Saturday 8.21. @ LACE - ASAP presents DIY LA w/ Jen Smith & Mark Allen

Join Mark Allen and Jen Smith as they explore DIY culture in Los Angeles along with other special guests. Mark Allen will be speaking about the basics of starting your own (art/music/literature/whatever) space using Machine Project as an example. Jen Smith will lead a pickling workshop where you can create your own pickled sensations.

Mark Allen is an artist, educator and curator located in Los Angeles. He is the founder and director of Machine Project (www.machineproject.com), a non-profit performance/installation space investigating art, technology, natural history, science and poetry.

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West Coast Premiere! Limited Engagement!

Legendary pop music genius
, record producer Phil Spector created the “wall of sound” and was the driving force behind some of the greatest hits of the ’60s: Be My Baby, He’s a Rebel, Da Doo Ron Ron, You’ve Lost That Lovin’ Feeling, to name just a few. Today he is imprisoned serving 19 years to- life for the murder of B-movie actress Lana Clarkson. During his first trial (a hung jury), Spector gives a rare freewheeling interview to Vikram Jayanti, filmed at his castle, seated before the white piano which he bought with John Lennon, for Imagine. He lucidly holds forth on his life and work: his father’s suicide when he was a child; the process through which he achieved his distinctive sound; his friendship with Lennon; and his case that (despite Paul McCartney’s position), he salvaged the Beatles’ album, Let It Be. Then there is Spector’s curious enmity toward Tony Bennett and Buddy Holly (“he got a postage stamp even though he was only in rock ’n’ roll three years”), and a grandiosity that has him likening himself to Bach, da Vinci, Michelangelo and Galileo. And, yes, there is an endless parade of hairstyles and flamboyant outfits.

Guns Don't Kill People...Music Producers Do!

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Elizabeth Mitchell and Family @ The Getty August 14 & 15

Sharing "handmade" songs from their upcoming album, Sunny Day, Elizabeth Mitchell, her husband Daniel Littleton and their nine-year-old daughter Storey remind us of the joy to be found in the simplest moments of everyday life. Breathtaking vocals, fresh new arrangements and harmonica solos by Storey make for a magical weekend. Also, be sure to pick up a copy of Sunny Day before its October release it's sure bet to brighten the rest of your summer days .

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Spike Jonze and Dave Eggers: Double Book Launch + Q&A + Signing Saturday 8.14. @ Family

Family Bookstore is pleased to host the launch of two new books by Mcsweeneys:

There Are Many of Us by Spike Jonze & It Is Right to Draw Their Fur by Dave Eggers. Eggers will conduct a live Q&A with Jonze, followed by audience questions. Both will be signing books afterward. Also, Co-composer of the soundtrack to Jonze's film I'm Here, Aska, will perform an acoustic live set to begin the evening filled with gorgeous photography, behind-the-scenes ephemera, and funny, inspiring interviews, There Are Many of Us celebrates the uniquely spontaneous making of Spike Jonze's new movie I'm Here, a boy-meets-girl love story, set in LA, experienced by robots. The book includes an original CD soundtrack as well as a DVD of the thirty-minute movie I'm Here, with special bonus content.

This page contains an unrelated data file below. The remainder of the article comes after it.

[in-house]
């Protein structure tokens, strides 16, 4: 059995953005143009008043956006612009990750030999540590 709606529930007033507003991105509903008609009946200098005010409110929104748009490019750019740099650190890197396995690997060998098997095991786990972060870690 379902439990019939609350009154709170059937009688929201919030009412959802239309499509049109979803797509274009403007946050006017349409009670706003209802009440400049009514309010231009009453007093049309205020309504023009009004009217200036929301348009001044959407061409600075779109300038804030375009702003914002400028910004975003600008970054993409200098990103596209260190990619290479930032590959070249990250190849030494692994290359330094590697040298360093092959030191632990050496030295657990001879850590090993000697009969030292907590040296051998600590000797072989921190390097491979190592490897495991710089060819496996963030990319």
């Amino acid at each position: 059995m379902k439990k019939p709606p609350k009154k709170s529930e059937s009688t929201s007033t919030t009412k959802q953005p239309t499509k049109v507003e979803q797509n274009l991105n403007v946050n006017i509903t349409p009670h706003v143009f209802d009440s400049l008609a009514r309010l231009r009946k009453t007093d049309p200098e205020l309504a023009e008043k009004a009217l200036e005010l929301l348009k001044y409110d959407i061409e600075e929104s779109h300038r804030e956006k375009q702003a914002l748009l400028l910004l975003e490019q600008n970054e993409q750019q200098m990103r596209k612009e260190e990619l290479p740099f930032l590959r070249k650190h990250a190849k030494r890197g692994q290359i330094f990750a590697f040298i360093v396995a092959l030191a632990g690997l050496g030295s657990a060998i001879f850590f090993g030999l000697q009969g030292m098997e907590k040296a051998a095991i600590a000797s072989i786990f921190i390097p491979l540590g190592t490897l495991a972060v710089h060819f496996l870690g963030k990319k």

It Is Right to Draw Their Fur is Dave Eggers's first collection of drawings. Most of these works are of unusual mammals, most often accompanied by slogans with ancient, heroic, or just plain odd overtones. This full-color package will be a combination of 26 large-sized prints and an accompanying booklet.

Saturday, August 14, 830p

Family Bookstore
436 N Fairfax Ave - 90036

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Yesterday Executive Director Mark Murphy and Gallery Director Clara Kim announced REDCAT's Fall 2010 Season. Kicking off on September 16, 2010 with projects in both the theater and gallery, REDCAT gathers artists of diverse backgrounds and disciplines from around the world, encouraging exploration and discovery among its artists as well as its patrons. The season opening features a world premiere by legendary Indonesian choreographer Sardono W. Kusumo in collaboration with renowned lighting designer Jennifer Tipton; and the Los Angeles debut presentation of two pioneers of video art in China, Zhang Peili and Zhu Jia.

"We are launching our most international and daring program yet," remarks Mark Murphy, "The work embodies the spirit of interdisciplinary collaboration that is the core of our mission, including new premieres and collaborations that celebrate the inventive partnership of great creative minds. We treasure artistic integrity and understand the importance of dialogue and exchange, particularly in challenging times."

REDCAT's eighth season spans the globe, bringing together diverse cultural traditions and new innovations, while highlighting artists pushing the boundaries of genre and artistic expression. A complete list of offerings this fall grouped by primary discipline follows:

Sep 17-Nov 21 | Not Only Time: Zhang Peili and Zhu Jia
A focused, parallel examination of work from the early 1990s to present day, including new commissions, by the pioneers of video art in China.

Dec 7-Jan 30 | Decolonizing Architecture, A project by Sandi Hilal, Alessandro Petti and Eyal Weizman
A research project using architecture as an arena of speculation that investigates the complex spatial dynamics of the West Bank.

Oct 28 | Alfred Brendel: On Character in Music
The legendary pianist gives a lecture-demonstration featuring musical examples from the Beethoven sonatas.

Oct 31 | Mark Danielewski: The Fifty Year Sword
In the spirit of Halloween, the critically acclaimed author creates a special treat for the occasion.

Sep 16-19 | Sardono Dance Theater and Jennifer Tipton: Rain Coloring Forest
Evocative movement, music and visuals evoke universal themes in this world premiere multimedia performance.

Oct 8-10 | Traditions Engaged: An International Festival of Classical Indian Dance & Music